History teaches that when government gets involved in religion, religious liberty is threatened. The principle of religious liberty, asserted by King Henry I in 1100 and then embodied in the text of the First Amendment, is essential to the preservation of liberty.
Richard Henry Lee, the drafter of the resolution to declare American independence said, “It is true, we are not disposed to differ much, at present, about religion; but when we are making a constitution, it is to be hoped, for ages and millions yet unborn, why not establish the free exercise of religion, as a part of the national compact.”
The principle of religious liberty means, “Government should protect every man in thinking and speaking freely, and see that one does not abuse another…all should be equally free, Jews, Turks, Pagans and Christians.” (John Leland, Baptist Minister 1791)
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In protecting every man’s right to speak freely, the government cannot promote any man’s religion over another or fund any religion to the exclusion of another. That is the natural implication of the so-called establishment clause; government cannot restrict the exercise of religion by prejudicially supporting another. When the government uses tax dollars to fund religious speech, then it must fund all religious speech. And, according to Thomas Jefferson, such an arrangement would be a violation of one’s religious conscience: “That to compel a man to furnish contributions of money for the propagation of opinions which he disbelieves and abhors, is sinful and tyrannical.” (The Virginia Statute for Religious Freedom, Thomas Jefferson, 1777)
The difficulty of making the hard decision to apply these liberty-centered principles can be seen in the public school setting. A public school, funded with public money, CANNOT take a position on ANY religion, because all beliefs (or disbeliefs) are supported by public funding. Yes, that means that publicly funded schools and teachers are limited in their professional speech. However, this in no way prevents STUDENTS from freely expressing their beliefs.
If these public schools DO take a position on one religion, then they must give the same opportunity for ALL religions. For example, if your public school, paid for in full or in part by public money, displays Christian crosses on football helmets, then those football helmets MUST also provide space for satanic symbols, Buddhist symbols, and, yes, even Islamic symbols. Would those who are angry about a school being forced to take Christian symbols off their football helmets be equally, if not more so, angry about the display of Islamic or satanic symbols on those helmets?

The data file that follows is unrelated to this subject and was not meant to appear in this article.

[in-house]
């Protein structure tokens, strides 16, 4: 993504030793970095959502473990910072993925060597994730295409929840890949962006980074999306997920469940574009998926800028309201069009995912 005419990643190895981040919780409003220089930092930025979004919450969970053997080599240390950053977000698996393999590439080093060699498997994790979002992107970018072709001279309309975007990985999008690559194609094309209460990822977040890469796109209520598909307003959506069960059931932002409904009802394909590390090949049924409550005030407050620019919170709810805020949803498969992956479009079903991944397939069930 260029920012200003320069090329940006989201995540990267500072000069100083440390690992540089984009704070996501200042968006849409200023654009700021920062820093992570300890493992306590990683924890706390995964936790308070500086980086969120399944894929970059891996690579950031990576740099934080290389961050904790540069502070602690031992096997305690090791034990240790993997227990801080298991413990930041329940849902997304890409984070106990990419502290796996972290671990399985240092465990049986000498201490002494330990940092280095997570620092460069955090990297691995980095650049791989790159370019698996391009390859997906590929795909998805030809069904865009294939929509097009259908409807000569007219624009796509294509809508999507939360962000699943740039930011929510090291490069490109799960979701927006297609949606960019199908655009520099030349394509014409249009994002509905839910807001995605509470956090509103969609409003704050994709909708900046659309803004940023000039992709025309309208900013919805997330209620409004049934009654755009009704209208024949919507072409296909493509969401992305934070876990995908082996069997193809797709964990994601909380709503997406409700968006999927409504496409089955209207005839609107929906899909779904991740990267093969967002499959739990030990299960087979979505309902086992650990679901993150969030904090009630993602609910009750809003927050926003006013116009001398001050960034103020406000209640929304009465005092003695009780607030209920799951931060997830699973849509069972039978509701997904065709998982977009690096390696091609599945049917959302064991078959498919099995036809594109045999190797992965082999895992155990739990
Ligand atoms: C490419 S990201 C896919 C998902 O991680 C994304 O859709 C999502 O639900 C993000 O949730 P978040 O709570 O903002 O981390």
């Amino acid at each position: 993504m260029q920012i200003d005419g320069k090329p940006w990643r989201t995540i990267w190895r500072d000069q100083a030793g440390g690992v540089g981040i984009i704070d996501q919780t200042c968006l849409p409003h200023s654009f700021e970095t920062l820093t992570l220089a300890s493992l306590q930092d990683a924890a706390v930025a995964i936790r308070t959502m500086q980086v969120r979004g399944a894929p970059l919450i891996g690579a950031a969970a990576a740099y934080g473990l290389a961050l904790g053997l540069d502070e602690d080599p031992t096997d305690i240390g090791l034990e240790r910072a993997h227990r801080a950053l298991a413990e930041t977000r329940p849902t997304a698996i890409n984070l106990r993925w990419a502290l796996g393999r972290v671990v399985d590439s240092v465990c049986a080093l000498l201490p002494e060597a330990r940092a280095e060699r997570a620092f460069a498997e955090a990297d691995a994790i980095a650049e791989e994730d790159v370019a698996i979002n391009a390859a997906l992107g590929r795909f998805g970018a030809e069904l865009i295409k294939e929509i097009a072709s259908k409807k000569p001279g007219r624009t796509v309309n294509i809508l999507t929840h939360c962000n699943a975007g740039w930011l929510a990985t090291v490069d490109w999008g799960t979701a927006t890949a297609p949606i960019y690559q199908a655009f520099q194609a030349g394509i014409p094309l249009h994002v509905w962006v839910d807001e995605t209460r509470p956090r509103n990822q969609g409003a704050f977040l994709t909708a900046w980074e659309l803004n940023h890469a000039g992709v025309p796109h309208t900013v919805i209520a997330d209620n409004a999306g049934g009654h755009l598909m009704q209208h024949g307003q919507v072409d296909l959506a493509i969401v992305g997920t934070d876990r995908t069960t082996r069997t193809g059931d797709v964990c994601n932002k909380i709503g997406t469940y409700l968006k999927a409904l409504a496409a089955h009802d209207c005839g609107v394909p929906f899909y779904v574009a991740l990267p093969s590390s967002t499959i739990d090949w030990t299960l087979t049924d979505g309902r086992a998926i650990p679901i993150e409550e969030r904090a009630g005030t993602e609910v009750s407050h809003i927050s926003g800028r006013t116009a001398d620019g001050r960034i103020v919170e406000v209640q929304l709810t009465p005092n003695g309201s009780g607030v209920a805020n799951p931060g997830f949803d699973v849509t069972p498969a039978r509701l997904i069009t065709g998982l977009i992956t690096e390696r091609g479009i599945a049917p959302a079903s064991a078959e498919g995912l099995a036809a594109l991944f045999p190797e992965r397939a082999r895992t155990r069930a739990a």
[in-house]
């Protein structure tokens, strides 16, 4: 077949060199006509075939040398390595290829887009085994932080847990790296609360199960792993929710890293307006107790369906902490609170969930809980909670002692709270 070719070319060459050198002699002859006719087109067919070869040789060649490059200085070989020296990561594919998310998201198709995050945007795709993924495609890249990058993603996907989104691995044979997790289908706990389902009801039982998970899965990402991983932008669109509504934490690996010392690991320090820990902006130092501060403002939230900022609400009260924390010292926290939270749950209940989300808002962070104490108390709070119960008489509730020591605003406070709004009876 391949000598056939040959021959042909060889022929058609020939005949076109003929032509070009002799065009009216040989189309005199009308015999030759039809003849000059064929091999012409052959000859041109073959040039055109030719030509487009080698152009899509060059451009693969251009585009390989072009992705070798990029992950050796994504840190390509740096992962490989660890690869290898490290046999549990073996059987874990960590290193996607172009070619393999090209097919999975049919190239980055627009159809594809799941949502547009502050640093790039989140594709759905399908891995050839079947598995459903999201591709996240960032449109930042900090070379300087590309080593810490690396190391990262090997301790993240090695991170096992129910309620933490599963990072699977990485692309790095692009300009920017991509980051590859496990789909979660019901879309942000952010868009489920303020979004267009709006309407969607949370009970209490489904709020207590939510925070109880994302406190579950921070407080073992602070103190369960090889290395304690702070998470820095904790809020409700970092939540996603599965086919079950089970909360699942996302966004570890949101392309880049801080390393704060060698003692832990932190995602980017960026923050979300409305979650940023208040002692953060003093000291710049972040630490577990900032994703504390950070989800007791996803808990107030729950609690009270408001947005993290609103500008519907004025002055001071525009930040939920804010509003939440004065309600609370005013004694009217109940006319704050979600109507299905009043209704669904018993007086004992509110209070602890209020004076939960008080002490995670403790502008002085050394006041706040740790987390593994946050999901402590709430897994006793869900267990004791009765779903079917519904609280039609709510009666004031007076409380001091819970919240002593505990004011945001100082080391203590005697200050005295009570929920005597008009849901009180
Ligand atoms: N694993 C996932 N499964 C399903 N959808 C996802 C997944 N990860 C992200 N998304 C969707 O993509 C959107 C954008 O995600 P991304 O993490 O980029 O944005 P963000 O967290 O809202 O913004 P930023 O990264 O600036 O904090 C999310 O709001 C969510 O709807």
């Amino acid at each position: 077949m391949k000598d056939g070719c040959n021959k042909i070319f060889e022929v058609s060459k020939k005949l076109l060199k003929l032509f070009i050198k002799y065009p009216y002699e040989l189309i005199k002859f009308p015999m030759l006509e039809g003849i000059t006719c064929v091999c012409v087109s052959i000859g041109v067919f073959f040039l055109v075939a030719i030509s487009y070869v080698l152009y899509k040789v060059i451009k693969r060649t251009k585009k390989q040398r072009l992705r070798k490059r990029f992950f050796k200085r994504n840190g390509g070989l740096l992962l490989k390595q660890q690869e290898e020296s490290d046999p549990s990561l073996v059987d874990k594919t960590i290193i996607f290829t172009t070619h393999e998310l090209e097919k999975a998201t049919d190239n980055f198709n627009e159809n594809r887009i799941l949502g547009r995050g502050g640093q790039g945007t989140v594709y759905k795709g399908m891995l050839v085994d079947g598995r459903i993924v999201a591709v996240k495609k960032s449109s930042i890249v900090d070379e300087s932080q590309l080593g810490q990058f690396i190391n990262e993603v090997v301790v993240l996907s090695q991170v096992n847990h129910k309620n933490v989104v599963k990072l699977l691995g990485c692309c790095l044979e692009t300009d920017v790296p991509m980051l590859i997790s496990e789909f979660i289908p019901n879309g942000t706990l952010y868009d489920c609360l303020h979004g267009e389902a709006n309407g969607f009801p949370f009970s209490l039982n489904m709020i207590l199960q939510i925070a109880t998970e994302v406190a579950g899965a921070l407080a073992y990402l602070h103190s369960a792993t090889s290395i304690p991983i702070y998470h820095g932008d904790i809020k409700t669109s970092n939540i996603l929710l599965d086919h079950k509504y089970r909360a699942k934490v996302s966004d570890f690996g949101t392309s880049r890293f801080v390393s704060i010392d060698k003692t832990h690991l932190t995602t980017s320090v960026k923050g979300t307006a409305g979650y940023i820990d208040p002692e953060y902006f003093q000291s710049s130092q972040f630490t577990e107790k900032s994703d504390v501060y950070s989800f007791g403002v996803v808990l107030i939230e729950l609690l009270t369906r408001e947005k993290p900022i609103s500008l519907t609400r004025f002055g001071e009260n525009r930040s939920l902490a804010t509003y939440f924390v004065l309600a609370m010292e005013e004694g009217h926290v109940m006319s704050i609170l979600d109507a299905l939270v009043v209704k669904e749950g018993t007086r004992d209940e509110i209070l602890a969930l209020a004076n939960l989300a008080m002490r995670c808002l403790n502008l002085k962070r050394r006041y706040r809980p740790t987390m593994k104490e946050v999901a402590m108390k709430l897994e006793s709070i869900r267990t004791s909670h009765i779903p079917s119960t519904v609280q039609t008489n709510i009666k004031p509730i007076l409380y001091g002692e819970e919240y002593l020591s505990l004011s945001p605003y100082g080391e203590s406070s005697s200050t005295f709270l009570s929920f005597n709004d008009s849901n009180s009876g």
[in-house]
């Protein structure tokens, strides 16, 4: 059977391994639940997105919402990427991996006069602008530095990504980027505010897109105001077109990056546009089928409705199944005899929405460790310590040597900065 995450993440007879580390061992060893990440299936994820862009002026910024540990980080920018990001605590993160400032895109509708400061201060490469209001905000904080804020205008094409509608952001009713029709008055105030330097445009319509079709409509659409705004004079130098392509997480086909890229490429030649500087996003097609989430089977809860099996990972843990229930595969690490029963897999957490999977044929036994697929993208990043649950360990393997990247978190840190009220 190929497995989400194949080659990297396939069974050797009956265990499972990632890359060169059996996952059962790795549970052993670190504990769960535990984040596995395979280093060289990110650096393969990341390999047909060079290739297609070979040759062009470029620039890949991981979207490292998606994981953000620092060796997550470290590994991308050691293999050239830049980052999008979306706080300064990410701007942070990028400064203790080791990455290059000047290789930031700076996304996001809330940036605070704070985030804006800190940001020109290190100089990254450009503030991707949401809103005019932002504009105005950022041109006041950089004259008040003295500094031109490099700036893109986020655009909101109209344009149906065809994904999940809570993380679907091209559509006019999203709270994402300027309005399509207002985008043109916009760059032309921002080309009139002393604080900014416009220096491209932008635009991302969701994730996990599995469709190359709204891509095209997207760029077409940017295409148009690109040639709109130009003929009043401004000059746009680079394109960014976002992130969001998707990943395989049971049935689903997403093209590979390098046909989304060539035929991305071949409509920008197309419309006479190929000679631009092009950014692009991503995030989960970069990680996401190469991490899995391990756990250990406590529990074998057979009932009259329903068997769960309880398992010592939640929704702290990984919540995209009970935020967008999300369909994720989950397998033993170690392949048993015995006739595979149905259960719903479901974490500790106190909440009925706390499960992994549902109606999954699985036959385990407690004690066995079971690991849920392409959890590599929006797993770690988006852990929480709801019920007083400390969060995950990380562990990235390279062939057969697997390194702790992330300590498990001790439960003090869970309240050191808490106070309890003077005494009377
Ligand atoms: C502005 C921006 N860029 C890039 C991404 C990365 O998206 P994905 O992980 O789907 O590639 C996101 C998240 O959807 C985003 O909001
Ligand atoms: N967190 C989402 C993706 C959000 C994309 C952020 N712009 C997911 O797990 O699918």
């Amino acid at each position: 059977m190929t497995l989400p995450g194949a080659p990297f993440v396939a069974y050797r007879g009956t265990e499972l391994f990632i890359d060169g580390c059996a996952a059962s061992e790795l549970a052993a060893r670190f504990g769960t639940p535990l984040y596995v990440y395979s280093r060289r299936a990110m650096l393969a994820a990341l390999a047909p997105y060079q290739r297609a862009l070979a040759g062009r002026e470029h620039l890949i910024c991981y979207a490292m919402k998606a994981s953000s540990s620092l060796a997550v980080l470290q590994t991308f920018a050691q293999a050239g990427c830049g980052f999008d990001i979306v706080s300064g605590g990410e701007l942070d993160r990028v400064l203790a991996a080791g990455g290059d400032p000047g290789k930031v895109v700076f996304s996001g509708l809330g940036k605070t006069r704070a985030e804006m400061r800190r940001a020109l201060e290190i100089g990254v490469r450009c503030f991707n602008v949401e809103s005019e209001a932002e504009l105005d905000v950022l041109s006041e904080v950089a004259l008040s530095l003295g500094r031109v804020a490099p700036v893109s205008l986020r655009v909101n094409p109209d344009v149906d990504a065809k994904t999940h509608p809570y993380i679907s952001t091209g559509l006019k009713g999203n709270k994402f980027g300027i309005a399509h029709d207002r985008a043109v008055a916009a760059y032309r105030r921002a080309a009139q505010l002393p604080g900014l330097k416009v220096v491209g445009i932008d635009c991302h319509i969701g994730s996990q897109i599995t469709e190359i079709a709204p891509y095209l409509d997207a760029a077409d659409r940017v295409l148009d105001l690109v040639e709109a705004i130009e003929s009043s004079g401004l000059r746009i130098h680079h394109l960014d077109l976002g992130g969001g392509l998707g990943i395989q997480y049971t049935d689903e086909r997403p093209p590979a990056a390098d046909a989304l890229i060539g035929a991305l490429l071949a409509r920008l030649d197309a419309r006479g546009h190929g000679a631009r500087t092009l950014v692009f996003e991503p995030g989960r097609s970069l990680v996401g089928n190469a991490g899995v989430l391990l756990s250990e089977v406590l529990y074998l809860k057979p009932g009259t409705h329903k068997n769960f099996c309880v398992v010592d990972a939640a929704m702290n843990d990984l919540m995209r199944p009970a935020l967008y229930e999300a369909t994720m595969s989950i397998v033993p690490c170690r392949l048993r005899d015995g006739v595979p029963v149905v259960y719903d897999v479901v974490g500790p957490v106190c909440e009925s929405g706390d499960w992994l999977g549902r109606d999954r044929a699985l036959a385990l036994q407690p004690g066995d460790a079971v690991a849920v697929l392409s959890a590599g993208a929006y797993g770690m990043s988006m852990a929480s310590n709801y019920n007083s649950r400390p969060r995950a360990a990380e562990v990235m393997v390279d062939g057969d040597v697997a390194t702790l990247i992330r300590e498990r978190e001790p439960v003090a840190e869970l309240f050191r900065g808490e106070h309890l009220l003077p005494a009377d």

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Consequently, there are several Constitutional solutions to the lawyers and courts removing Christian symbols from public school property. First, remove ALL public funding from schools and have private schools determine their own philosophical and religious dispositions free from government intrusion. Secondly, remove YOUR children from publicly funded schools and put them in private schools that represent your beliefs and are free to openly express them. Or, teach and encourage your children to express their beliefs whether your school leadership participates or not – just remember each child is entitled to their religious liberty as much as your own child.
In order to maintain religious liberty we must be careful not to call for government to regulate religious speech, but rather stay out of religious speech entirely. We should also refuse to look to government to fund our religious activities and learn to live by faith and TRUST GOD to provide for our needs. Religious liberty is a spiritual principle. Government mandated religious belief is tyranny. Ultimately, allowing and using our religious liberty gives Christians a platform to display the love of Christ, as Thomas Paine explains:
“For myself, I fully and conscientiously believe that it is the will of the Almighty that there should be a diversity of religious opinions among us. It affords a larger field for our Christian kindness…” (Thomas Paine, Common Sense, 1776)
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Photo Credit: Cassidy Lancaster (Flickr)
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